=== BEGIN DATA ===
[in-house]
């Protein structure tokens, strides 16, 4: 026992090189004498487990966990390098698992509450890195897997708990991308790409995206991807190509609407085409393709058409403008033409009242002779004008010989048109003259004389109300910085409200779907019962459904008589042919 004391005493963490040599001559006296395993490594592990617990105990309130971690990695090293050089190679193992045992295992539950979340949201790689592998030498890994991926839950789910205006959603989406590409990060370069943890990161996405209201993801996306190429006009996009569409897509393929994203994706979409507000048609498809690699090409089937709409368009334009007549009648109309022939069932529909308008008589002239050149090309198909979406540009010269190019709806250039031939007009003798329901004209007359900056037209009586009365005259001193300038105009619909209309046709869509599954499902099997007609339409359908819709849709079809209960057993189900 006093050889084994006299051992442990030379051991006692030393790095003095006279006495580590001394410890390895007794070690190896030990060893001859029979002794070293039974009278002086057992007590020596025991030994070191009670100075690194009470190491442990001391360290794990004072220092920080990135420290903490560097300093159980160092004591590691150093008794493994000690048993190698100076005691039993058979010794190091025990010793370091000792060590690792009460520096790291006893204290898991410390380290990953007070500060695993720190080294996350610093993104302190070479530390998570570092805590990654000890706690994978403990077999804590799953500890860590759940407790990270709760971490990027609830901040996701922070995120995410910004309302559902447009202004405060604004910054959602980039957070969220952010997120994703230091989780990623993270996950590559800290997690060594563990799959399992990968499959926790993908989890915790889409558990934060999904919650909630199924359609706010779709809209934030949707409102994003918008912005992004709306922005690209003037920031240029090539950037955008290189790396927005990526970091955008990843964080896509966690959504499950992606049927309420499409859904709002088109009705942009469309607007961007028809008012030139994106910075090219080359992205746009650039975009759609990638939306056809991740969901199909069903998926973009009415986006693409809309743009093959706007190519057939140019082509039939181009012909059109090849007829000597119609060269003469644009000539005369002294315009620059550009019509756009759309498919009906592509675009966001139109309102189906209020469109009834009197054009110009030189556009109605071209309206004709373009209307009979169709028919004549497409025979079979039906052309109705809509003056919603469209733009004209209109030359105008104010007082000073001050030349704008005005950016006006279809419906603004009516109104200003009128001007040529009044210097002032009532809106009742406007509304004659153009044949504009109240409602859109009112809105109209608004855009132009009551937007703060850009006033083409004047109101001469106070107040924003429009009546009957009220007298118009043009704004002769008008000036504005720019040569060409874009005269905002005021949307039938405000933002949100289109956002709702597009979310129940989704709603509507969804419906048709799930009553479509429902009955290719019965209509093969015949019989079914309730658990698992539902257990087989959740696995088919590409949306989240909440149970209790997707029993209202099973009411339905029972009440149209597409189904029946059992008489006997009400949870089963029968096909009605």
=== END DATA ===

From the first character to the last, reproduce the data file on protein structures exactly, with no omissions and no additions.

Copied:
[in-house]
């Protein structure tokens, strides 16, 4: 026992090189004498487990966990390098698992509450890195897997708990991308790409995206991807190509609407085409393709058409403008033409009242002779004008010989048109003259004389109300910085409200779907019962459904008589042919 004391005493963490040599001559006296395993490594592990617990105990309130971690990695090293050089190679193992045992295992539950979340949201790689592998030498890994991926839950789910205006959603989406590409990060370069943890990161996405209201993801996306190429006009996009569409897509393929994203994706979409507000048609498809690699090409089937709409368009334009007549009648109309022939069932529909308008008589002239050149090309198909979406540009010269190019709806250039031939007009003798329901004209007359900056037209009586009365005259001193300038105009619909209309046709869509599954499902099997007609339409359908819709849709079809209960057993189900 006093050889084994006299051992442990030379051991006692030393790095003095006279006495580590001394410890390895007794070690190896030990060893001859029979002794070293039974009278002086057992007590020596025991030994070191009670100075690194009470190491442990001391360290794990004072220092920080990135420290903490560097300093159980160092004591590691150093008794493994000690048993190698100076005691039993058979010794190091025990010793370091000792060590690792009460520096790291006893204290898991410390380290990953007070500060695993720190080294996350610093993104302190070479530390998570570092805590990654000890706690994978403990077999804590799953500890860590759940407790990270709760971490990027609830901040996701922070995120995410910004309302559902447009202004405060604004910054959602980039957070969220952010997120994703230091989780990623993270996950590559800290997690060594563990799959399992990968499959926790993908989890915790889409558990934060999904919650909630199924359609706010779709809209934030949707409102994003918008912005992004709306922005690209003037920031240029090539950037955008290189790396927005990526970091955008990843964080896509966690959504499950992606049927309420499409859904709002088109009705942009469309607007961007028809008012030139994106910075090219080359992205746009650039975009759609990638939306056809991740969901199909069903998926973009009415986006693409809309743009093959706007190519057939140019082509039939181009012909059109090849007829000597119609060269003469644009000539005369002294315009620059550009019509756009759309498919009906592509675009966001139109309102189906209020469109009834009197054009110009030189556009109605071209309206004709373009209307009979169709028919004549497409025979079979039906052309109705809509003056919603469209733009004209209109030359105008104010007082000073001050030349704008005005950016006006279809419906603004009516109104200003009128001007040529009044210097002032009532809106009742406007509304004659153009044949504009109240409602859109009112809105109209608004855009132009009551937007703060850009006033083409004047109101001469106070107040924003429009009546009957009220007298118009043009704004002769008008000036504005720019040569060409874009005269905002005021949307039938405000933002949100289109956002709702597009979310129940989704709603509507969804419906048709799930009553479509429902009955290719019965209509093969015949019989079914309730658990698992539902257990087989959740696995088919590409949306989240909440149970209790997707029993209202099973009411339905029972009440149209597409189904029946059992008489006997009400949870089963029968096909009605």